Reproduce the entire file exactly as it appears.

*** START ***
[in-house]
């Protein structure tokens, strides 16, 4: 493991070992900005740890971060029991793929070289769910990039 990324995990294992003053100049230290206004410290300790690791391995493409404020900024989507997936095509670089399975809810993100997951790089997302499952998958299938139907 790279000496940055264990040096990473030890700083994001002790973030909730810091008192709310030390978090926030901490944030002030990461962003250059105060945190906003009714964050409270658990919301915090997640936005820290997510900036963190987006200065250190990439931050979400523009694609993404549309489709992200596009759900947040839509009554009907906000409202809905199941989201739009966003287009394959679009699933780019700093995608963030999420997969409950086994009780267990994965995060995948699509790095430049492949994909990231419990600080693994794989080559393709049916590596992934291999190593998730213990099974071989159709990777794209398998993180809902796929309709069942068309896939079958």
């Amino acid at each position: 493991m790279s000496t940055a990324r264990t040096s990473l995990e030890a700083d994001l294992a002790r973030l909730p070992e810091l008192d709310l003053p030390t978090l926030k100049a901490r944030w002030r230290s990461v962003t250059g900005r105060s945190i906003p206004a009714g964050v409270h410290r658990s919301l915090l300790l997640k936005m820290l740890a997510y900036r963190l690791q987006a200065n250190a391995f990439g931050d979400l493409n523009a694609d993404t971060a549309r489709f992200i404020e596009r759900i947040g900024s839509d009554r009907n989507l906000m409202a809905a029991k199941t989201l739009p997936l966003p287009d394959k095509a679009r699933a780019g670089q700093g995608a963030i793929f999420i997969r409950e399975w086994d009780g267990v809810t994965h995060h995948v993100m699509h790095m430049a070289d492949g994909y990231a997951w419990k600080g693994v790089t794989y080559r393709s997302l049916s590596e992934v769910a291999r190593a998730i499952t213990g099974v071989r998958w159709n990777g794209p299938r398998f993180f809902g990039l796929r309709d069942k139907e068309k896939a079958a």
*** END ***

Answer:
[in-house]
């Protein structure tokens, strides 16, 4: 493991070992900005740890971060029991793929070289769910990039 990324995990294992003053100049230290206004410290300790690791391995493409404020900024989507997936095509670089399975809810993100997951790089997302499952998958299938139907 790279000496940055264990040096990473030890700083994001002790973030909730810091008192709310030390978090926030901490944030002030990461962003250059105060945190906003009714964050409270658990919301915090997640936005820290997510900036963190987006200065250190990439931050979400523009694609993404549309489709992200596009759900947040839509009554009907906000409202809905199941989201739009966003287009394959679009699933780019700093995608963030999420997969409950086994009780267990994965995060995948699509790095430049492949994909990231419990600080693994794989080559393709049916590596992934291999190593998730213990099974071989159709990777794209398998993180809902796929309709069942068309896939079958």
């Amino acid at each position: 493991m790279s000496t940055a990324r264990t040096s990473l995990e030890a700083d994001l294992a002790r973030l909730p070992e810091l008192d709310l003053p030390t978090l926030k100049a901490r944030w002030r230290s990461v962003t250059g900005r105060s945190i906003p206004a009714g964050v409270h410290r658990s919301l915090l300790l997640k936005m820290l740890a997510y900036r963190l690791q987006a200065n250190a391995f990439g931050d979400l493409n523009a694609d993404t971060a549309r489709f992200i404020e596009r759900i947040g900024s839509d009554r009907n989507l906000m409202a809905a029991k199941t989201l739009p997936l966003p287009d394959k095509a679009r699933a780019g670089q700093g995608a963030i793929f999420i997969r409950e399975w086994d009780g267990v809810t994965h995060h995948v993100m699509h790095m430049a070289d492949g994909y990231a997951w419990k600080g693994v790089t794989y080559r393709s997302l049916s590596e992934v769910a291999r190593a998730i499952t213990g099974v071989r998958w159709n990777g794209p299938r398998f993180f809902g990039l796929r309709d069942k139907e068309k896939a079958a």